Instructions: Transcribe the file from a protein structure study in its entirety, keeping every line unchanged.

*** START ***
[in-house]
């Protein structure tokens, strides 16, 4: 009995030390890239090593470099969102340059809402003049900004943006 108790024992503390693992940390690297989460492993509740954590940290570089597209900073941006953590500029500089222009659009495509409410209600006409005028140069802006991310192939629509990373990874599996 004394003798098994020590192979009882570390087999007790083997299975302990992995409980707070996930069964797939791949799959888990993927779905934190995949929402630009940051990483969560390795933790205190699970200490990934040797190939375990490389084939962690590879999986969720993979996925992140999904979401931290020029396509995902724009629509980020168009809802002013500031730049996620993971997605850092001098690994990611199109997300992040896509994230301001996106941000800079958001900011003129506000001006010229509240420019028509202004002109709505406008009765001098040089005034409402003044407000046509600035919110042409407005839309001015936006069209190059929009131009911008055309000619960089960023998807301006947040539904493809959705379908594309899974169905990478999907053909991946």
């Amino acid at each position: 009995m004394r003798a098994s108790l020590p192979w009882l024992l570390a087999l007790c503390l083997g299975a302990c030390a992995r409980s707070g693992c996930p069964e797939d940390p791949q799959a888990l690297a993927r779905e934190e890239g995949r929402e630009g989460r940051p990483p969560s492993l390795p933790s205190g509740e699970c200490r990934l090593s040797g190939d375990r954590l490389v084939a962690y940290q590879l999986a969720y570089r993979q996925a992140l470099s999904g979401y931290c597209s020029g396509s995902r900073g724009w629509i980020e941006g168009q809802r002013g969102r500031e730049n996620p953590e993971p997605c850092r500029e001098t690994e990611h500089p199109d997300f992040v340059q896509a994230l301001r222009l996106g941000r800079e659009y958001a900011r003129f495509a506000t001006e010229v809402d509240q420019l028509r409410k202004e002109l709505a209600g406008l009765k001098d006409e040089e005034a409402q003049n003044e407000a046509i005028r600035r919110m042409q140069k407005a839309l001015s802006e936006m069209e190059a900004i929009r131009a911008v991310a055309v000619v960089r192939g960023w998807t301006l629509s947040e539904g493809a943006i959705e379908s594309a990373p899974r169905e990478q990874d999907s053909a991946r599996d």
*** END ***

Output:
[in-house]
């Protein structure tokens, strides 16, 4: 009995030390890239090593470099969102340059809402003049900004943006 108790024992503390693992940390690297989460492993509740954590940290570089597209900073941006953590500029500089222009659009495509409410209600006409005028140069802006991310192939629509990373990874599996 004394003798098994020590192979009882570390087999007790083997299975302990992995409980707070996930069964797939791949799959888990993927779905934190995949929402630009940051990483969560390795933790205190699970200490990934040797190939375990490389084939962690590879999986969720993979996925992140999904979401931290020029396509995902724009629509980020168009809802002013500031730049996620993971997605850092001098690994990611199109997300992040896509994230301001996106941000800079958001900011003129506000001006010229509240420019028509202004002109709505406008009765001098040089005034409402003044407000046509600035919110042409407005839309001015936006069209190059929009131009911008055309000619960089960023998807301006947040539904493809959705379908594309899974169905990478999907053909991946």
């Amino acid at each position: 009995m004394r003798a098994s108790l020590p192979w009882l024992l570390a087999l007790c503390l083997g299975a302990c030390a992995r409980s707070g693992c996930p069964e797939d940390p791949q799959a888990l690297a993927r779905e934190e890239g995949r929402e630009g989460r940051p990483p969560s492993l390795p933790s205190g509740e699970c200490r990934l090593s040797g190939d375990r954590l490389v084939a962690y940290q590879l999986a969720y570089r993979q996925a992140l470099s999904g979401y931290c597209s020029g396509s995902r900073g724009w629509i980020e941006g168009q809802r002013g969102r500031e730049n996620p953590e993971p997605c850092r500029e001098t690994e990611h500089p199109d997300f992040v340059q896509a994230l301001r222009l996106g941000r800079e659009y958001a900011r003129f495509a506000t001006e010229v809402d509240q420019l028509r409410k202004e002109l709505a209600g406008l009765k001098d006409e040089e005034a409402q003049n003044e407000a046509i005028r600035r919110m042409q140069k407005a839309l001015s802006e936006m069209e190059a900004i929009r131009a911008v991310a055309v000619v960089r192939g960023w998807t301006l629509s947040e539904g493809a943006i959705e379908s594309a990373p899974r169905e990478q990874d999907s053909a991946r599996d």